A few weeks ago I released version 85 of AnySoftKeyboard and soon after, crash reports started to hit my email box. It usually happens - mostly because I forget to test a feature, or just because the specific device decided it is time to crash (it happens, really! The floor is crooked). But this time, all the crashes were of the same nature, and were many, about 5-10 a day. The crashes were due to OutOfMemoryError (a.k.a, OOM), which usually means a memory leak in Android (why? Unlike a desktop, an Android device has very little heap to play with and leaking will fill that little space quickly), I started to look for them.
TL;DR: If I was able to recreate this crash on my devices, I would have find the cause immediately, and just fix the 6th cause in this list. But, I wasn't able to reproduce it (why? later on that), and it took me some time to understand that the reporting users want me to fix it, and are willing to help!
Cause 1: Context LeakThe most common leak in Android is the Context leak (here is a great explanation). Although all the examples are talking about Activity leaking, a Service (which AnySoftKeyboard is) has the same problems as Activity in that regard.
SolutionIt's a no-brainer, but tedious: where ever I used a Context object, I made sure that instance is the Application's Context - getApplicationContext().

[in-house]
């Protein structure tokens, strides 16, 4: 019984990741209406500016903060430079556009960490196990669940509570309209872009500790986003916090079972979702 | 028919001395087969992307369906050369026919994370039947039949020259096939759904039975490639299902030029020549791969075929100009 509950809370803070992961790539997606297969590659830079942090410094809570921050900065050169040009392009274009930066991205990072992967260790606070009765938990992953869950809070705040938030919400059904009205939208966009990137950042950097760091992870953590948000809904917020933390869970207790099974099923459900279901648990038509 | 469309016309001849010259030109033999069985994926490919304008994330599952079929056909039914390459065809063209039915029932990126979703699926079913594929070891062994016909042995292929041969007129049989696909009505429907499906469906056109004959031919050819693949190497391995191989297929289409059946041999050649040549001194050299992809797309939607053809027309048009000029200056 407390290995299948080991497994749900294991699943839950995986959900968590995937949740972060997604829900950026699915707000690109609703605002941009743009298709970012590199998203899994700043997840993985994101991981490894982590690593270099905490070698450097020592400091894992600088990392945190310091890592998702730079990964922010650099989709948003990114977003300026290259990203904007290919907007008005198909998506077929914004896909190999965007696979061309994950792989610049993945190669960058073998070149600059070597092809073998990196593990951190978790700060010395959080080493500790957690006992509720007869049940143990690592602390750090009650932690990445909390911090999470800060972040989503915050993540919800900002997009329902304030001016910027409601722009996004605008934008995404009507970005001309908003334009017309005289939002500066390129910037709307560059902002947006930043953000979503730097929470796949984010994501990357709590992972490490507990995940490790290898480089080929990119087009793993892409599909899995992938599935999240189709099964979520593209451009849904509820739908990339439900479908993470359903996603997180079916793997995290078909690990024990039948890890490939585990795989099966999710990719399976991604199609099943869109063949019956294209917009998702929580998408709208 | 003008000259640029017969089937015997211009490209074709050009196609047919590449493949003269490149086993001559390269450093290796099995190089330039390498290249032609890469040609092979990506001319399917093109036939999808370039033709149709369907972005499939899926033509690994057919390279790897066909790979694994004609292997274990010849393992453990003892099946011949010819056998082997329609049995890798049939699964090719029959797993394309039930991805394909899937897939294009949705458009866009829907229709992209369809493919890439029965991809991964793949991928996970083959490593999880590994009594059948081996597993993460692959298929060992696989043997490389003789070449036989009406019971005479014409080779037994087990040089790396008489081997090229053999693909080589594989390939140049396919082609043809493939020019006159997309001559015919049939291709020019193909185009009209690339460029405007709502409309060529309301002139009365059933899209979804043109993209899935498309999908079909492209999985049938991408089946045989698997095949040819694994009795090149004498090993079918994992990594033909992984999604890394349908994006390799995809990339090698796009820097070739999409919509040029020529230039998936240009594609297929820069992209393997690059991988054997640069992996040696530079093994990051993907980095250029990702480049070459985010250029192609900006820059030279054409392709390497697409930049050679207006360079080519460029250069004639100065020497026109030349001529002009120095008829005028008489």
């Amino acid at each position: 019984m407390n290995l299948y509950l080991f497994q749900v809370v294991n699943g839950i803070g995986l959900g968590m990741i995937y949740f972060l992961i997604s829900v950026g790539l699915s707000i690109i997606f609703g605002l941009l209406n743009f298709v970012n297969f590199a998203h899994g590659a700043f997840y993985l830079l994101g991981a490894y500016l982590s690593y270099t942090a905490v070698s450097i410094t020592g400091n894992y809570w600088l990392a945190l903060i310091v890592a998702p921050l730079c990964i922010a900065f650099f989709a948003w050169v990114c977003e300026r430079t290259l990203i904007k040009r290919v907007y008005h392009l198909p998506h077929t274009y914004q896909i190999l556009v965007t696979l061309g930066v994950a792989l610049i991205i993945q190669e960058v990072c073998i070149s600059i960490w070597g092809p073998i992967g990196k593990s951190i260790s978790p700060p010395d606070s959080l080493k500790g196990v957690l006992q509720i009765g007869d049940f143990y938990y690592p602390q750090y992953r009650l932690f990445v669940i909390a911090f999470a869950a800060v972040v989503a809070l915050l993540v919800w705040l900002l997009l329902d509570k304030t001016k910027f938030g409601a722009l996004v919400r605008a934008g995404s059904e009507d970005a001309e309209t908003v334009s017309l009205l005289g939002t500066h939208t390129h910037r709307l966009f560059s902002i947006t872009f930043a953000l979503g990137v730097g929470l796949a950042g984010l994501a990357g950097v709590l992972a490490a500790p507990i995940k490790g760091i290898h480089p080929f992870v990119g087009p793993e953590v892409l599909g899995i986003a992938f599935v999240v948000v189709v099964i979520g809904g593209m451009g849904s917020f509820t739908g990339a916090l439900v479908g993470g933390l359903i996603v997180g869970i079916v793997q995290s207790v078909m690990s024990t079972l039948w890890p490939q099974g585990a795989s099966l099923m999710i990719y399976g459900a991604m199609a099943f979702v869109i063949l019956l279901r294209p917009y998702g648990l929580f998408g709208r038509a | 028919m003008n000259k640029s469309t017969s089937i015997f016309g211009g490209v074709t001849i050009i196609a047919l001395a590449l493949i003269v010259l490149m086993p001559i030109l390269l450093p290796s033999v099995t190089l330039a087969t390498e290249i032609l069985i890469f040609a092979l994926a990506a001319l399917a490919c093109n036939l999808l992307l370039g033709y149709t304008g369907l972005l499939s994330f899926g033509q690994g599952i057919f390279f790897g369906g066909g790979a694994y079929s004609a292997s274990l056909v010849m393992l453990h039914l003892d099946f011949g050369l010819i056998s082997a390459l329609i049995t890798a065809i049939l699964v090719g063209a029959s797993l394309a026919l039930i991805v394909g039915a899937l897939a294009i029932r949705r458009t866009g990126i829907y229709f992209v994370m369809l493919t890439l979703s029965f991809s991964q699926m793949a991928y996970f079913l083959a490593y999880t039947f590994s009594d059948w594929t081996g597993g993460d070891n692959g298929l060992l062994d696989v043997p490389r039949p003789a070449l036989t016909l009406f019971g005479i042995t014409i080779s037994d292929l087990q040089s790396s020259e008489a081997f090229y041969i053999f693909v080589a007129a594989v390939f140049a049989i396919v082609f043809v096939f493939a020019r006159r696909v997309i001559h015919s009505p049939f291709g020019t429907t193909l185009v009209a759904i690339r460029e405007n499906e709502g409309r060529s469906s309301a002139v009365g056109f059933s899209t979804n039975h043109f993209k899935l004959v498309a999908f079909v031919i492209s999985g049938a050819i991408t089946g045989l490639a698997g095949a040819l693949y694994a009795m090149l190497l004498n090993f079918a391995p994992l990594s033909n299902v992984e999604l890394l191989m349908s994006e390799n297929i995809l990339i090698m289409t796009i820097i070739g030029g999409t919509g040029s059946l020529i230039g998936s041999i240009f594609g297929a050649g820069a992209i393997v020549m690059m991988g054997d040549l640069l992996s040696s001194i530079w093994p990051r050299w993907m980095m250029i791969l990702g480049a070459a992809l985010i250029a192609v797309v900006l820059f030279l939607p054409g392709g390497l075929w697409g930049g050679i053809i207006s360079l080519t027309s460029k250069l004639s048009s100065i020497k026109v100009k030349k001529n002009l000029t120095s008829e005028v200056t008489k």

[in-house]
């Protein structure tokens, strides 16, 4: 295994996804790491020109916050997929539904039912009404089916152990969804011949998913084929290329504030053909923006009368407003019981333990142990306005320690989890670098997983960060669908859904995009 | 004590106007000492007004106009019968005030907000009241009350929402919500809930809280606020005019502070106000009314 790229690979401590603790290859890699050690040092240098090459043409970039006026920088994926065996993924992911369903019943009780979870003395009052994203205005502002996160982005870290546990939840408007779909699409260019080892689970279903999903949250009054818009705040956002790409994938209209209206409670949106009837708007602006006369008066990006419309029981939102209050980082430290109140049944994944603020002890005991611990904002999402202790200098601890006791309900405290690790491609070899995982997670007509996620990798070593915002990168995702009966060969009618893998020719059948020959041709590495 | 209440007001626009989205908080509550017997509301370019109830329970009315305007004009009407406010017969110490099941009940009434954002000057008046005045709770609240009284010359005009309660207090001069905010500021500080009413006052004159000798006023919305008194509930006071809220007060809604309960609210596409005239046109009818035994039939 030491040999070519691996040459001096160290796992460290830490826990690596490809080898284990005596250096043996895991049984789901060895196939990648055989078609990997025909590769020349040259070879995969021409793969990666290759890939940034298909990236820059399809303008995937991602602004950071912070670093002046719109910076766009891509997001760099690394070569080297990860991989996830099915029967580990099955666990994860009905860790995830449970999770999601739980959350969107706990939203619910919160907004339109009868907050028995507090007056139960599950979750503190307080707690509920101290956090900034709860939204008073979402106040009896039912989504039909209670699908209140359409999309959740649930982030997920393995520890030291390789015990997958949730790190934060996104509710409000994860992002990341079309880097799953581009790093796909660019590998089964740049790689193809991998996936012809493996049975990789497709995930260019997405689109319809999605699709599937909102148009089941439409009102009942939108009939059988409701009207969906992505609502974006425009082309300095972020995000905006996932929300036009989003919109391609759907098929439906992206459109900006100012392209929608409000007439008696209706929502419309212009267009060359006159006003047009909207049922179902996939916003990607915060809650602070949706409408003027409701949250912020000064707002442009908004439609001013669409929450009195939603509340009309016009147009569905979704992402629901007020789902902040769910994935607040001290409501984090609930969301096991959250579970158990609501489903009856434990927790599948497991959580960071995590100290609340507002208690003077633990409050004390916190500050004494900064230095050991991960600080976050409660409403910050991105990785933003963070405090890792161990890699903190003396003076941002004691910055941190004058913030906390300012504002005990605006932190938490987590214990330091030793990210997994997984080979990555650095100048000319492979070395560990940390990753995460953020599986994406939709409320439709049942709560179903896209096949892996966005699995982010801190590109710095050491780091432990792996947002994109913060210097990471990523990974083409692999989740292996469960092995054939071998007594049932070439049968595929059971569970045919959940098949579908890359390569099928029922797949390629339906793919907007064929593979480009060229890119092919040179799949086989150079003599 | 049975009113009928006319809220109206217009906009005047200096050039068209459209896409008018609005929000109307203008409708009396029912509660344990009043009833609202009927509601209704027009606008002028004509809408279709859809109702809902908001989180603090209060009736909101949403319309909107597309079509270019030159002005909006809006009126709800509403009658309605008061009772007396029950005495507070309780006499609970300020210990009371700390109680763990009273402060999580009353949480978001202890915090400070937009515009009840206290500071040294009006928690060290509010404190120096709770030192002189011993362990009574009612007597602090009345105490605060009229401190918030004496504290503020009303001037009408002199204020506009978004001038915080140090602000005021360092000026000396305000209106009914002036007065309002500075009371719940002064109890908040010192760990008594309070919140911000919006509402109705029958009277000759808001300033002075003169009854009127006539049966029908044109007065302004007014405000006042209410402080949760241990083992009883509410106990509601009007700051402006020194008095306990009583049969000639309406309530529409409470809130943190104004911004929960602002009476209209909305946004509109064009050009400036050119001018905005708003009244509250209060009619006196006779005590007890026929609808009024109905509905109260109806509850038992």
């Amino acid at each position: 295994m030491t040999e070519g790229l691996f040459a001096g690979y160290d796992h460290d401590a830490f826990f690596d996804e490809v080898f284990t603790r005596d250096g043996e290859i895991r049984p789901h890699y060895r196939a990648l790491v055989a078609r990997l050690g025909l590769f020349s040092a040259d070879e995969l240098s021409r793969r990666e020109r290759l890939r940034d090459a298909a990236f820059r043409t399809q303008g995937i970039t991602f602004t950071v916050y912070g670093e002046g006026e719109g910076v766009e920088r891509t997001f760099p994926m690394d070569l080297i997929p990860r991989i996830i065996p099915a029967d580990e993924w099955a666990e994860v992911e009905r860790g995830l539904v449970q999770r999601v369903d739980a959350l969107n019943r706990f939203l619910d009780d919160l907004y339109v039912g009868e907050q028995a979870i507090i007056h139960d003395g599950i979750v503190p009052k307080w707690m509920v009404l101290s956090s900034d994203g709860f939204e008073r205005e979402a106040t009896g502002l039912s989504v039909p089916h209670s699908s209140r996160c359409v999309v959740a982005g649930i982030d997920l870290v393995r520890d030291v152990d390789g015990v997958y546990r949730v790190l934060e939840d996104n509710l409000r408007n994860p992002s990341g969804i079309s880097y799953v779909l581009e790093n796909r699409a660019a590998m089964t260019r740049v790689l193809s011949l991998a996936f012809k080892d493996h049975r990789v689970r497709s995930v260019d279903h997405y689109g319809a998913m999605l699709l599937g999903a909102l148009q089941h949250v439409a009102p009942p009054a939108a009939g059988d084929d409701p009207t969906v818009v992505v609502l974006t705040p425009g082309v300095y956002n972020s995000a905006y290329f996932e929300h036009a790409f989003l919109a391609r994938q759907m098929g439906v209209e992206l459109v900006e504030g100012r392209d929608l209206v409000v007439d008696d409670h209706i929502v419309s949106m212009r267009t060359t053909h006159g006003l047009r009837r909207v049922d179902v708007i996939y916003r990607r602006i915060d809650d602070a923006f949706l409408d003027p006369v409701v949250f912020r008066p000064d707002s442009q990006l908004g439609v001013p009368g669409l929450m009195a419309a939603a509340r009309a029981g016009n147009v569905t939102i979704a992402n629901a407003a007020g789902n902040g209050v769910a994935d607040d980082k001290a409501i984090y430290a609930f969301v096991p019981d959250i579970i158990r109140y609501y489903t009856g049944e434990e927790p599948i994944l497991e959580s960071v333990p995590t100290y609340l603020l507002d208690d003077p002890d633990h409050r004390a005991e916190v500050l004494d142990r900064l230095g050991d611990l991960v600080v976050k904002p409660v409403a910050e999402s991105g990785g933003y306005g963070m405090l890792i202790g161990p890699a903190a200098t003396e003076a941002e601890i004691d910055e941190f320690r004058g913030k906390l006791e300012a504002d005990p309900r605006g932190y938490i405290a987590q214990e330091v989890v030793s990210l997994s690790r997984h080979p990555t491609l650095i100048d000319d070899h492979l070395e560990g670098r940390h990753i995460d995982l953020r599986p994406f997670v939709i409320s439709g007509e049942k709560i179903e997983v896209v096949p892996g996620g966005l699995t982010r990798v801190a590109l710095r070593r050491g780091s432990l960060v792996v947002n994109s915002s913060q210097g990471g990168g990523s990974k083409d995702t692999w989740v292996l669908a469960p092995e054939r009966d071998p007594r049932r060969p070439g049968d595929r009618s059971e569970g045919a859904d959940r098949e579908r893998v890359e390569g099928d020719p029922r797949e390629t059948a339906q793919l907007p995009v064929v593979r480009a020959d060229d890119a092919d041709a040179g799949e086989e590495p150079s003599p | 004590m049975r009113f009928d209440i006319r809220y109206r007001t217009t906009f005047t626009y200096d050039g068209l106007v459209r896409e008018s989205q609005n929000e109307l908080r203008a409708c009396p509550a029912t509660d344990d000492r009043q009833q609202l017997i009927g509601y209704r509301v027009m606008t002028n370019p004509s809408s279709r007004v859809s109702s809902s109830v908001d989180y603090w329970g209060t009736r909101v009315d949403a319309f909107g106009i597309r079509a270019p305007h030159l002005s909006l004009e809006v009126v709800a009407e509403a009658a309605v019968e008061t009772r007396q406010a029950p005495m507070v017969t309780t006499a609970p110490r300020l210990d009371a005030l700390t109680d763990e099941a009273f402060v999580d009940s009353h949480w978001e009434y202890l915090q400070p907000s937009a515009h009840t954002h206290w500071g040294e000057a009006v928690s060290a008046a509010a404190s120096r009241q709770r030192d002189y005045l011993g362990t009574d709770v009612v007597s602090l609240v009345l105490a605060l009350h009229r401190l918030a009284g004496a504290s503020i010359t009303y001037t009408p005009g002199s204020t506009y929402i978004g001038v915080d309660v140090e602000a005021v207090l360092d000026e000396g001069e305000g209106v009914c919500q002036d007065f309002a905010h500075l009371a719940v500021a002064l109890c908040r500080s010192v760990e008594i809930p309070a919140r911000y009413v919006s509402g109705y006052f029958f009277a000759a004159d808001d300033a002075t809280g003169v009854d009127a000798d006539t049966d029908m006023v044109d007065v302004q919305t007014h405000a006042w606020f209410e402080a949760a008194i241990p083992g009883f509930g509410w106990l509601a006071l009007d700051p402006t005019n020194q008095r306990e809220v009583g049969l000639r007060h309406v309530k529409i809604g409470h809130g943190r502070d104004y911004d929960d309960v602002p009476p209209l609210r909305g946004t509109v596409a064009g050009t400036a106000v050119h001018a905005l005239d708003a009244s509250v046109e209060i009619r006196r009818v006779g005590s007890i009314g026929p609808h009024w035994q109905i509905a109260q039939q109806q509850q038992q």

Cause 2: The Handler Leak OR the Inner ClassThe inner-class (a.k.a. nested classes) in Java has an implicit property where it keeps a reference to its outer class, this is why you can call outer-class's functions in the inner-class scope. As long as the Handler is alive, so is the outer-class, and in my case - the whole Input Method Service, which in turn holds the entire tree! One thing to note, once there are no messages in the Handler's loop, it will go out of reference in the Main Looper, and if there are no other references to it, well, it will be collected, with its implicit outer-class. So what is the problem? you may ask, and you are right. The problem is that some of the messages are delayed (or just still in queue), and as long as there is a message in the queue, the Handler will not be collected, so even if the OS will decide to kill AnySoftKeyboard (say, orientation change) and create a new one, the old one is still in memory, and we have two full trees at the same time. Maybe not for long, but enough time to cause OOM on some devices.
SolutionVery simple: gone over all the inner-classes I had (including the Handlers) and made sure they are static classes, and if they required a reference to the the outer-class, I used WeakReference: In the code snippet above, I used a WeakReference field to keep a pointer to the main AnySoftKeyboard instance. By using this pattern I was able to call methods of AnySoftKeyboard, but also made sure I was not keeping AnySoftKeyboard from being garbage-collected if needed. Do remember that if using this pattern it is required to check that the weak reference is still pointing to something (e.g., not null).
Cause 3: The Drawable Callback
Most of the Drawables I use are not attached to Views, but some are, and since I keep reference to the drawables objects, this was still a possible leak. Why? The drawable requires that its client (usually a View) will implement the Drawable.Callback interface, which is used by the Drawable to perform animation related tasks. So, if the View is removed from the window/activity, but Drawable is still referenced, then the View is still referenced too, and will not be garbage-collected.